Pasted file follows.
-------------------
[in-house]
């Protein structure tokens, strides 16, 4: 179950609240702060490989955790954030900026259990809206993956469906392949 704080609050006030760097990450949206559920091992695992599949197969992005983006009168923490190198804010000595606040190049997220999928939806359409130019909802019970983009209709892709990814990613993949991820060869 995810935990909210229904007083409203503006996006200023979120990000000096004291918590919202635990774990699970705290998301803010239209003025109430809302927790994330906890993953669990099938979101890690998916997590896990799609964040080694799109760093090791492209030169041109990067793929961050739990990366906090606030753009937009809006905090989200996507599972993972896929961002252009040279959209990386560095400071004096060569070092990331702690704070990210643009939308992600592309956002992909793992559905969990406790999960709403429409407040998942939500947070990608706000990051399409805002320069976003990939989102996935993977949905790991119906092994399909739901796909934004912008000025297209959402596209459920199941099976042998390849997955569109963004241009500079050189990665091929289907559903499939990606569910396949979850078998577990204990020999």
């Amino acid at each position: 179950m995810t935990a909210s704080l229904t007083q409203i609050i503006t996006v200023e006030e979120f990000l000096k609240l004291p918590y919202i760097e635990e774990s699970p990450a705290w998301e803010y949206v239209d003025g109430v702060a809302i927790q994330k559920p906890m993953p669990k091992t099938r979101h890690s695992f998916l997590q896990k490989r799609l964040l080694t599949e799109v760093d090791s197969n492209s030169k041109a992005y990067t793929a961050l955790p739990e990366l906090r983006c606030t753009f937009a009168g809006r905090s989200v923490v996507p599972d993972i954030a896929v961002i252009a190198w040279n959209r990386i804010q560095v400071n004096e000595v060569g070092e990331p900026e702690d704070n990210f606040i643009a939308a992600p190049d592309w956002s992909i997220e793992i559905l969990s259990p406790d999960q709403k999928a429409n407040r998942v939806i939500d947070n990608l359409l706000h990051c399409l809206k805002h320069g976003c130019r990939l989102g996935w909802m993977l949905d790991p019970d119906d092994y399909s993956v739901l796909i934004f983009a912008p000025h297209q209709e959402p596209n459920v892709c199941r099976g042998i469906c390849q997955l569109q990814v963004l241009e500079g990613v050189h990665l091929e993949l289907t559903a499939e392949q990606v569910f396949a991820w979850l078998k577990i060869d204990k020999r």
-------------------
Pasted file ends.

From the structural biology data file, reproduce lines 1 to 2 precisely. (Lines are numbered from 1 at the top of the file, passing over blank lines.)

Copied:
[in-house]
């Protein structure tokens, strides 16, 4: 179950609240702060490989955790954030900026259990809206993956469906392949 704080609050006030760097990450949206559920091992695992599949197969992005983006009168923490190198804010000595606040190049997220999928939806359409130019909802019970983009209709892709990814990613993949991820060869 995810935990909210229904007083409203503006996006200023979120990000000096004291918590919202635990774990699970705290998301803010239209003025109430809302927790994330906890993953669990099938979101890690998916997590896990799609964040080694799109760093090791492209030169041109990067793929961050739990990366906090606030753009937009809006905090989200996507599972993972896929961002252009040279959209990386560095400071004096060569070092990331702690704070990210643009939308992600592309956002992909793992559905969990406790999960709403429409407040998942939500947070990608706000990051399409805002320069976003990939989102996935993977949905790991119906092994399909739901796909934004912008000025297209959402596209459920199941099976042998390849997955569109963004241009500079050189990665091929289907559903499939990606569910396949979850078998577990204990020999």